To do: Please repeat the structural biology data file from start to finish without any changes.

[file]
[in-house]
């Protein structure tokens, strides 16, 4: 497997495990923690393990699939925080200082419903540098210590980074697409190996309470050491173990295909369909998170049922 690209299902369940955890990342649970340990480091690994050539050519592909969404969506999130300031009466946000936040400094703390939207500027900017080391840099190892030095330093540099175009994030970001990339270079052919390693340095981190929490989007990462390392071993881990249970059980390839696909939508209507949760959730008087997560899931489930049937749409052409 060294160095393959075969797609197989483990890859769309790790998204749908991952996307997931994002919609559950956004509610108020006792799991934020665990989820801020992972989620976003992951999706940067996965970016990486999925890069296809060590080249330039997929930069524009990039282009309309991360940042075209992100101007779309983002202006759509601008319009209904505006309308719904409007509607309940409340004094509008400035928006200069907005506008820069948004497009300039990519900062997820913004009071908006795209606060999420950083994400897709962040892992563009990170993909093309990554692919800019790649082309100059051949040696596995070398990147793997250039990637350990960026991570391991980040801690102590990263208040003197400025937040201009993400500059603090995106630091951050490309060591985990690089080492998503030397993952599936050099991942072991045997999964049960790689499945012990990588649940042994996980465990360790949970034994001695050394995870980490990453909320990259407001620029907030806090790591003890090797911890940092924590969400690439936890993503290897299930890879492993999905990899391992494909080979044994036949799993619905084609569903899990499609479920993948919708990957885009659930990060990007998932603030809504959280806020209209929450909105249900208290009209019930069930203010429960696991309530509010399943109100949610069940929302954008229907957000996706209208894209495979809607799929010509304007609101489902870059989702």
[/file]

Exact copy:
[in-house]
């Protein structure tokens, strides 16, 4: 497997495990923690393990699939925080200082419903540098210590980074697409190996309470050491173990295909369909998170049922 690209299902369940955890990342649970340990480091690994050539050519592909969404969506999130300031009466946000936040400094703390939207500027900017080391840099190892030095330093540099175009994030970001990339270079052919390693340095981190929490989007990462390392071993881990249970059980390839696909939508209507949760959730008087997560899931489930049937749409052409 060294160095393959075969797609197989483990890859769309790790998204749908991952996307997931994002919609559950956004509610108020006792799991934020665990989820801020992972989620976003992951999706940067996965970016990486999925890069296809060590080249330039997929930069524009990039282009309309991360940042075209992100101007779309983002202006759509601008319009209904505006309308719904409007509607309940409340004094509008400035928006200069907005506008820069948004497009300039990519900062997820913004009071908006795209606060999420950083994400897709962040892992563009990170993909093309990554692919800019790649082309100059051949040696596995070398990147793997250039990637350990960026991570391991980040801690102590990263208040003197400025937040201009993400500059603090995106630091951050490309060591985990690089080492998503030397993952599936050099991942072991045997999964049960790689499945012990990588649940042994996980465990360790949970034994001695050394995870980490990453909320990259407001620029907030806090790591003890090797911890940092924590969400690439936890993503290897299930890879492993999905990899391992494909080979044994036949799993619905084609569903899990499609479920993948919708990957885009659930990060990007998932603030809504959280806020209209929450909105249900208290009209019930069930203010429960696991309530509010399943109100949610069940929302954008229907957000996706209208894209495979809607799929010509304007609101489902870059989702």